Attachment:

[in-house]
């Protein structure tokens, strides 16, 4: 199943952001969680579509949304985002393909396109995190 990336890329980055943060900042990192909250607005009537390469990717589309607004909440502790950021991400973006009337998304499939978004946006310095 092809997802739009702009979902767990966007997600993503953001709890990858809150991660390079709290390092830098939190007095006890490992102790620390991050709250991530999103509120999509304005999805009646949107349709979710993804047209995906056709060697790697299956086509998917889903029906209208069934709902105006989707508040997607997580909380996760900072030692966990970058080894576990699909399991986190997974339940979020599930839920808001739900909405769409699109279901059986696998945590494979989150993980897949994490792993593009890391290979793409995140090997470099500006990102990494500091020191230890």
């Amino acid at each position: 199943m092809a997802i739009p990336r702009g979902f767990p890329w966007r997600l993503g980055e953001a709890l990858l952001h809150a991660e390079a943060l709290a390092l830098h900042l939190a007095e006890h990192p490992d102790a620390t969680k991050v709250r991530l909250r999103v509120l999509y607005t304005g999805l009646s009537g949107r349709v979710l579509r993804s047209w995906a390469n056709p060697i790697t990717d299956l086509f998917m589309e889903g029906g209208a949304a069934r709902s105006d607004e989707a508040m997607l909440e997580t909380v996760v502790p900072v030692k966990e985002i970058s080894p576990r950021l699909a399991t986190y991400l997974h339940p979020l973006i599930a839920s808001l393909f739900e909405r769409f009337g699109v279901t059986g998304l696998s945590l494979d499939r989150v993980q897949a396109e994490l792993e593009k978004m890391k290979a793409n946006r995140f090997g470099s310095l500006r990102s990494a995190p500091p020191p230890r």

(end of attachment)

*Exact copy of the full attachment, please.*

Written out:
[in-house]
């Protein structure tokens, strides 16, 4: 199943952001969680579509949304985002393909396109995190 990336890329980055943060900042990192909250607005009537390469990717589309607004909440502790950021991400973006009337998304499939978004946006310095 092809997802739009702009979902767990966007997600993503953001709890990858809150991660390079709290390092830098939190007095006890490992102790620390991050709250991530999103509120999509304005999805009646949107349709979710993804047209995906056709060697790697299956086509998917889903029906209208069934709902105006989707508040997607997580909380996760900072030692966990970058080894576990699909399991986190997974339940979020599930839920808001739900909405769409699109279901059986696998945590494979989150993980897949994490792993593009890391290979793409995140090997470099500006990102990494500091020191230890």
């Amino acid at each position: 199943m092809a997802i739009p990336r702009g979902f767990p890329w966007r997600l993503g980055e953001a709890l990858l952001h809150a991660e390079a943060l709290a390092l830098h900042l939190a007095e006890h990192p490992d102790a620390t969680k991050v709250r991530l909250r999103v509120l999509y607005t304005g999805l009646s009537g949107r349709v979710l579509r993804s047209w995906a390469n056709p060697i790697t990717d299956l086509f998917m589309e889903g029906g209208a949304a069934r709902s105006d607004e989707a508040m997607l909440e997580t909380v996760v502790p900072v030692k966990e985002i970058s080894p576990r950021l699909a399991t986190y991400l997974h339940p979020l973006i599930a839920s808001l393909f739900e909405r769409f009337g699109v279901t059986g998304l696998s945590l494979d499939r989150v993980q897949a396109e994490l792993e593009k978004m890391k290979a793409n946006r995140f090997g470099s310095l500006r990102s990494a995190p500091p020191p230890r």